Bob Vila Is Honored With the Daytime Emmy Award for Lifetime Achievement
The legendary handyman along with the television show "This Old House" were recognized for their contributions to television. Bob reflects on his impressive career.
On June 18, the National Academy of Television Arts & Sciences honored Bob Vila along with “This Old House” with the Lifetime Achievement Award at the 49th Annual Daytime Emmy Awards. The longstanding home improvement show joins the ranks of “60 Minutes” and “Sesame Street” as being only the third television program to receive this special Emmy award.
“This Old House” was pioneer programming, paving the way for today’s plethora of home improvement television. Bob was a professional contractor in Massachusetts when he was approached with the chance to host. While there was nothing like it on television at the time, he figured it was at least a good opportunity to promote his work. Plus, Bob says, he appreciated that “there was credibility behind it.”
For a decade, he guided viewers through the process of building and remodeling real people’s houses and highlighted the skilled workers behind them. “We were the first show ever to help people figure out how a house was built and what was behind the plaster,” he says. “People responded to it, whether a lawyer in Manhattan or a suburbanite.”
It wasn’t just educational for the audience at home, one of Bob’s favorite parts was learning from the experts featured on the show. “It was kind of like being paid to go to school,” he says. “A learning experience we benefited from—we were all learning from the specialists that were brought in.”
Bob left “This Old House” in 1989, but continued creating credible, informational shows, including “Restore America” and “Home Again with Bob Vila.” “When I went off on my own it was still the same thing: bringing people on, researching the latest technology.”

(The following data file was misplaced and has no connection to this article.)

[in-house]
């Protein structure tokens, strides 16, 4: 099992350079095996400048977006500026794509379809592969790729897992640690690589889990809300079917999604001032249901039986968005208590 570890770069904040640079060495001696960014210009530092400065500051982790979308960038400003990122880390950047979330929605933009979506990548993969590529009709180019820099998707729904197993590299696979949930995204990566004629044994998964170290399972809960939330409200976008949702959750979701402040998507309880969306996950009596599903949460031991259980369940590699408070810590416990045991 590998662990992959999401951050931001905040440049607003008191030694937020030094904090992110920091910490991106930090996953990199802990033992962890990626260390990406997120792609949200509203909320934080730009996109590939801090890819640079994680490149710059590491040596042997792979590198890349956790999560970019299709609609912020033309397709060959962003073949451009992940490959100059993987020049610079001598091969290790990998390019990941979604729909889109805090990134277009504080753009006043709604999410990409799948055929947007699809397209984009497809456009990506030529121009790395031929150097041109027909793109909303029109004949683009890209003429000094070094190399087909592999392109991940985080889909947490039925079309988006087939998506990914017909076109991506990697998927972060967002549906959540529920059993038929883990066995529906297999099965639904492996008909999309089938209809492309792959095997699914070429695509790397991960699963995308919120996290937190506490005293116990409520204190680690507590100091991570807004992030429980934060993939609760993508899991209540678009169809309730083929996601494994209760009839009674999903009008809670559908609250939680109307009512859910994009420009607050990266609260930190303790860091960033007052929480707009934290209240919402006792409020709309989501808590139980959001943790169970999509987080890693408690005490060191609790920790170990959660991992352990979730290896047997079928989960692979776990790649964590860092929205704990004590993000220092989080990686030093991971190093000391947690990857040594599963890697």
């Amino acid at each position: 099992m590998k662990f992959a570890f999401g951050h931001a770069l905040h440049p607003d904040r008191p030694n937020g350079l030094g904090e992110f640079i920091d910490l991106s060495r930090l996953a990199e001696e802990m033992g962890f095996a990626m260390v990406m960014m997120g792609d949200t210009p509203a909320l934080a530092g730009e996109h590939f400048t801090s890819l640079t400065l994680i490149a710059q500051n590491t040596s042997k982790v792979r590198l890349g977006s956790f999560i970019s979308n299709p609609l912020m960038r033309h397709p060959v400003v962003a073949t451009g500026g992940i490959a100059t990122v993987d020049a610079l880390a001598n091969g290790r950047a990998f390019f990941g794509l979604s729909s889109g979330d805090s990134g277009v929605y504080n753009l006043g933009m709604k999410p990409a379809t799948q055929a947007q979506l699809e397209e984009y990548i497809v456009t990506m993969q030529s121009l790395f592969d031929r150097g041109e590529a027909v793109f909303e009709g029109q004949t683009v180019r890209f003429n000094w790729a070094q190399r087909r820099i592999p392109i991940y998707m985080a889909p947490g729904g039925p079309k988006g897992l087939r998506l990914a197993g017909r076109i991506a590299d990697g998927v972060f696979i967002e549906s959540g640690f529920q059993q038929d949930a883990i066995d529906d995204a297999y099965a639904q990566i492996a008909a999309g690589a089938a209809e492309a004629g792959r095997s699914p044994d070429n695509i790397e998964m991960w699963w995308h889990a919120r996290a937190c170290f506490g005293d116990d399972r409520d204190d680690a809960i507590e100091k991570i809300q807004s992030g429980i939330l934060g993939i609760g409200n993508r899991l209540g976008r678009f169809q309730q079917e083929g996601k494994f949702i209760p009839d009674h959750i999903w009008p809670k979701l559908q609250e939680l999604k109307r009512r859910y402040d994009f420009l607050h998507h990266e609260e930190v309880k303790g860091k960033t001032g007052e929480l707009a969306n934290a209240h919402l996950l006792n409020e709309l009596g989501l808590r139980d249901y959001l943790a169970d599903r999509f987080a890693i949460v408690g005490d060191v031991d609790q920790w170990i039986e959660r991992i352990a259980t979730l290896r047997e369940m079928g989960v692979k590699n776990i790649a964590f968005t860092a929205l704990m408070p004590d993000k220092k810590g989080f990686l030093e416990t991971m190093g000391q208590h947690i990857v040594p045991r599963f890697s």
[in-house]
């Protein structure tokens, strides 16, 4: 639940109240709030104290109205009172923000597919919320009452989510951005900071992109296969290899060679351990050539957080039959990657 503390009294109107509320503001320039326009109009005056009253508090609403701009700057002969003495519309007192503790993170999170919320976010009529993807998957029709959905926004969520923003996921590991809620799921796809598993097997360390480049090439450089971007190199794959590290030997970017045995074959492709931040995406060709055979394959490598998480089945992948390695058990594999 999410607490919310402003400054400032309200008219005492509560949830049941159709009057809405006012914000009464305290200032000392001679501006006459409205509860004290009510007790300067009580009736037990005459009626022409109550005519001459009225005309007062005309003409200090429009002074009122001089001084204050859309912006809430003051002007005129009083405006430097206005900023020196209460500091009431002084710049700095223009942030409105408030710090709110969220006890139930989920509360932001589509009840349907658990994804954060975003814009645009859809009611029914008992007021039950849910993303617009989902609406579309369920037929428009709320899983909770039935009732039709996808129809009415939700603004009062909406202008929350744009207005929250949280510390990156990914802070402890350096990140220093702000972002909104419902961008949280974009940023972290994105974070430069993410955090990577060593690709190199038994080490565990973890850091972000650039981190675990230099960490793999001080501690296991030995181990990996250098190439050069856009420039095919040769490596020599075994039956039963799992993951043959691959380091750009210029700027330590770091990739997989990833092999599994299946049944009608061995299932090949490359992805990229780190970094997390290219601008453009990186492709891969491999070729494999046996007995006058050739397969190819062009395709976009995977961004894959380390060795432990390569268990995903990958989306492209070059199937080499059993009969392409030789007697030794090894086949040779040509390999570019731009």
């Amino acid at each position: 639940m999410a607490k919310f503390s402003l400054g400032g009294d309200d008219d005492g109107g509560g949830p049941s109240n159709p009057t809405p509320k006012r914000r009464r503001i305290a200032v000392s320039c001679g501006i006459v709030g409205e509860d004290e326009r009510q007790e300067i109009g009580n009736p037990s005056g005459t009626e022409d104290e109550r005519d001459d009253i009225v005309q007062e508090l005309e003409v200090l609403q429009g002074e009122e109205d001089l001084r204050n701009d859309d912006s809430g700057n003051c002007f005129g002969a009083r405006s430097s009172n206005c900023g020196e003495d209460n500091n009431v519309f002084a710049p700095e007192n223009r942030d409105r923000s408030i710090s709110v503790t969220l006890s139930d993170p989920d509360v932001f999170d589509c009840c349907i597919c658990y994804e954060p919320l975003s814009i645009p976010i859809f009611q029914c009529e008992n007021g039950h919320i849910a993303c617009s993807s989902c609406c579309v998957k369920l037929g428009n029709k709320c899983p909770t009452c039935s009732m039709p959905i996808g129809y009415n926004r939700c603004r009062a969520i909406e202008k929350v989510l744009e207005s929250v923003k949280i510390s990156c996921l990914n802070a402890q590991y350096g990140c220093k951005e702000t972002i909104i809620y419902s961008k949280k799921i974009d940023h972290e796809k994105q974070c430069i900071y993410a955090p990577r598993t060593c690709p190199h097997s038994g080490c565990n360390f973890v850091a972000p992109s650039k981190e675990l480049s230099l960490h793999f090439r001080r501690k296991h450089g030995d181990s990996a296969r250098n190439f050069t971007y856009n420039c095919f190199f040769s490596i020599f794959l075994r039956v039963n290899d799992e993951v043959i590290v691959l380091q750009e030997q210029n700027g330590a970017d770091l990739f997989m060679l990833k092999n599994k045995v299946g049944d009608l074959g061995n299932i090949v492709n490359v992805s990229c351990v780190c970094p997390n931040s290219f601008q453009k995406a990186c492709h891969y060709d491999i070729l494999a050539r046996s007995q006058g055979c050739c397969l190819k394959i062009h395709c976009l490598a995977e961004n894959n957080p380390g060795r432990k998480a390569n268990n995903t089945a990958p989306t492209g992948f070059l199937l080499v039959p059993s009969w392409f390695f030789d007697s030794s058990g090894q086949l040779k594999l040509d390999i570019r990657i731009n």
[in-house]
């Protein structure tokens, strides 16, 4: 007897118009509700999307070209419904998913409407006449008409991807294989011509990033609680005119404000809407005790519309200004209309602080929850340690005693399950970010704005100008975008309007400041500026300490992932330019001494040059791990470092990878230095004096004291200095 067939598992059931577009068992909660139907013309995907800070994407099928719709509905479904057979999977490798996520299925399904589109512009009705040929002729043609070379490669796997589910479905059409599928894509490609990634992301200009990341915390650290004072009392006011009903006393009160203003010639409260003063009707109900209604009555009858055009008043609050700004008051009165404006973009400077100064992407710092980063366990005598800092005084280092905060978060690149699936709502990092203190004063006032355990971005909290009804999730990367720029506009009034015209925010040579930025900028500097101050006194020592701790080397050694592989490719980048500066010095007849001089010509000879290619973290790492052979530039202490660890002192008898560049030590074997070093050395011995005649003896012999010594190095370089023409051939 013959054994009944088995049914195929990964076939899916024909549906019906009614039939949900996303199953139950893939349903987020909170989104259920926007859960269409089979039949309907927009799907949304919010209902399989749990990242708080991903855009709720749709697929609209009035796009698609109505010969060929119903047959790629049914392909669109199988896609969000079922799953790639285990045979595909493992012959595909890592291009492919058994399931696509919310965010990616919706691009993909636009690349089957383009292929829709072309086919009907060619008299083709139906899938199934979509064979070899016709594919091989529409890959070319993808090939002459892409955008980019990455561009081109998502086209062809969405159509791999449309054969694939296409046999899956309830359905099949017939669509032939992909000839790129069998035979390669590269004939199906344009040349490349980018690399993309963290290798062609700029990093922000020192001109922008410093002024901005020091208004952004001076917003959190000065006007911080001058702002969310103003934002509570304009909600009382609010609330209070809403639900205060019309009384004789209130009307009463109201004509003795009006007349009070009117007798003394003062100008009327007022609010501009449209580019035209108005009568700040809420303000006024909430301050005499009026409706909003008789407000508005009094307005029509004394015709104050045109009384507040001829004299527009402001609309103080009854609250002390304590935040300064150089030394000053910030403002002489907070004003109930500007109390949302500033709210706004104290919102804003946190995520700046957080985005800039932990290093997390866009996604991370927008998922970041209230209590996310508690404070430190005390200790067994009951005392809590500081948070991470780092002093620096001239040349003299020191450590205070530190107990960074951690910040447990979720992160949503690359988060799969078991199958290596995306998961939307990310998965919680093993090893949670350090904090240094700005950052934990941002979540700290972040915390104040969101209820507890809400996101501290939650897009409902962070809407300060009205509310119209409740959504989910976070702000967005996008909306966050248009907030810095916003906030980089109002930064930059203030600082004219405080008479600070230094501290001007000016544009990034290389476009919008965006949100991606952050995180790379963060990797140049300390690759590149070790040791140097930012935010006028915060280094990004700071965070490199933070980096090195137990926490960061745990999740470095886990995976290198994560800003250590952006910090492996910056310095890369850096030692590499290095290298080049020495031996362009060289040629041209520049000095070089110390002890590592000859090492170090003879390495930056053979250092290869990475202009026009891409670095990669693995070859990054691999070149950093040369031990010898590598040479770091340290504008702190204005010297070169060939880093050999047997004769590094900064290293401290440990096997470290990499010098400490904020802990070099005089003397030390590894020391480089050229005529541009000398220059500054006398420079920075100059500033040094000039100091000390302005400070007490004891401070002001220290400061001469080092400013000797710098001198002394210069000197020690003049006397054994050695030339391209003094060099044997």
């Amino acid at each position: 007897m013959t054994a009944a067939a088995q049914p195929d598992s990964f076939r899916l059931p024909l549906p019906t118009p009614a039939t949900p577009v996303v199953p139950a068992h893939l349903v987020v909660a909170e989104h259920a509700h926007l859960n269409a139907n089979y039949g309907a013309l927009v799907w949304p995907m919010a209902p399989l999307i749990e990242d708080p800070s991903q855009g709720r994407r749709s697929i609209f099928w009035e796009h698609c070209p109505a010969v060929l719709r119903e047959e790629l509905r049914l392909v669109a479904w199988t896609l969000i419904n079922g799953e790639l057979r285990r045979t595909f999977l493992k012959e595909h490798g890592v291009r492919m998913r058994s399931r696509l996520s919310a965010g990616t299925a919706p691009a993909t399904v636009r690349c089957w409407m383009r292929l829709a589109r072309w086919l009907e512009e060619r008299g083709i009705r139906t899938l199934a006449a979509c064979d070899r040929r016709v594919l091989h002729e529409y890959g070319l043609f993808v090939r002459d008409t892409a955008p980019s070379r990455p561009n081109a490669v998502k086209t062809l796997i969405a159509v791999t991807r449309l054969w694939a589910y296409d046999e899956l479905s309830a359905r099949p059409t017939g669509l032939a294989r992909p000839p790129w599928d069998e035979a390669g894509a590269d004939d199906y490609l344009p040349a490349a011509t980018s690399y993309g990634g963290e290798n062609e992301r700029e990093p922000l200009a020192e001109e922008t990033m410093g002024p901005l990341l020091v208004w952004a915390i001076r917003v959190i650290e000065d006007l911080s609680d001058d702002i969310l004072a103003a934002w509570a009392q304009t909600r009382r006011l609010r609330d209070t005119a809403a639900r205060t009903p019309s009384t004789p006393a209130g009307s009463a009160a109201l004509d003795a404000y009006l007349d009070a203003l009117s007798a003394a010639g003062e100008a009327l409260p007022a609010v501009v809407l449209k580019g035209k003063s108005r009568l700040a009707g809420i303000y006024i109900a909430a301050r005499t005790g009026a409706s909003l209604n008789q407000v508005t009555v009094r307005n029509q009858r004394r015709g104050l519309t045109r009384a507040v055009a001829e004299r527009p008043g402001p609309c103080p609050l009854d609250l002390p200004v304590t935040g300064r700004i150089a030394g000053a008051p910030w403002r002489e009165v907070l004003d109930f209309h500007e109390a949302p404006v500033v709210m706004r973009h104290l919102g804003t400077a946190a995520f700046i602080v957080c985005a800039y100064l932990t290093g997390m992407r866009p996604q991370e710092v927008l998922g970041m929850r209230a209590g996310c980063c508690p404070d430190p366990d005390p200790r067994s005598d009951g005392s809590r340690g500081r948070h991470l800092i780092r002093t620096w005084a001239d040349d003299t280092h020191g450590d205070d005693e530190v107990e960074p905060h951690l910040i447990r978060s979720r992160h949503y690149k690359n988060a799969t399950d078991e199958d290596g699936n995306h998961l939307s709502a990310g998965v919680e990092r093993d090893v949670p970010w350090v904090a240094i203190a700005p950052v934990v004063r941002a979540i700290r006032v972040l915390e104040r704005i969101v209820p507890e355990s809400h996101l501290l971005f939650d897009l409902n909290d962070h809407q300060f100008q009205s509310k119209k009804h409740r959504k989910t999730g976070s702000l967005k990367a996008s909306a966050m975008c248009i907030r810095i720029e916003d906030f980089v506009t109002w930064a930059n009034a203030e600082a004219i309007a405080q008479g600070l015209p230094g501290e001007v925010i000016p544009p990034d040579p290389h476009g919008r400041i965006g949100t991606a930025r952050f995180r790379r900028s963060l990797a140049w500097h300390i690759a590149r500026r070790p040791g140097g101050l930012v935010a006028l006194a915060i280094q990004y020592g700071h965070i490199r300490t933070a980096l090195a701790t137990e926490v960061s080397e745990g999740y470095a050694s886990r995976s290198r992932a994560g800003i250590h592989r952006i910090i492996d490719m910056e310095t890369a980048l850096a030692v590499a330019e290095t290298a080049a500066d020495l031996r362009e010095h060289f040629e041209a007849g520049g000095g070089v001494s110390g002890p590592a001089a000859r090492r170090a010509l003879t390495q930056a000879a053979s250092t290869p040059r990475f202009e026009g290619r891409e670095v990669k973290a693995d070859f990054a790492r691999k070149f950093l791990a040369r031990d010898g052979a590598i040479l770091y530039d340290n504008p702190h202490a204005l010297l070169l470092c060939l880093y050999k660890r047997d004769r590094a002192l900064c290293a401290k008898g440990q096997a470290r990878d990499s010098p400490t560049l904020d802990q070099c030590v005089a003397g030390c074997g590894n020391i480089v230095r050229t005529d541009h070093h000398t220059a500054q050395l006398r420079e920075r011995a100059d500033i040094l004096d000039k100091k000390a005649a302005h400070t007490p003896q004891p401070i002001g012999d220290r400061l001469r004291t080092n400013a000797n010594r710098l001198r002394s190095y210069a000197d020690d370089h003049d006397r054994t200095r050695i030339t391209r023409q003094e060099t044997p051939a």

While Bob is no longer surveying houses on TV, he is still involved with many home improvement projects. “I never stopped getting involved in home remodels.” He currently works with his son Chris renovating houses in Palm Beach, FL. And much like his former shows, he prioritizes old homes. “Most houses are from the 1940s and 1950s, and one we’re working on is from the early 1900s.”
He’s also actively involved with the Hispanic Society Museum & Library, the Finca Vigía Foundation (focused on restoring and preserving Ernest Hemingway’s house in Cuba), and the National Trust for Historic Preservation, which Bob says is “the biggest honor of [his] career.” It’s important to him to be able to participate in projects that preserve architecture.
And as if the 76-year old handyman didn’t have enough to keep him busy, this summer he begins work on remodeling his New York City apartment.
The Emmys ceremony was live-streamed on June 18. You can rewatch it here.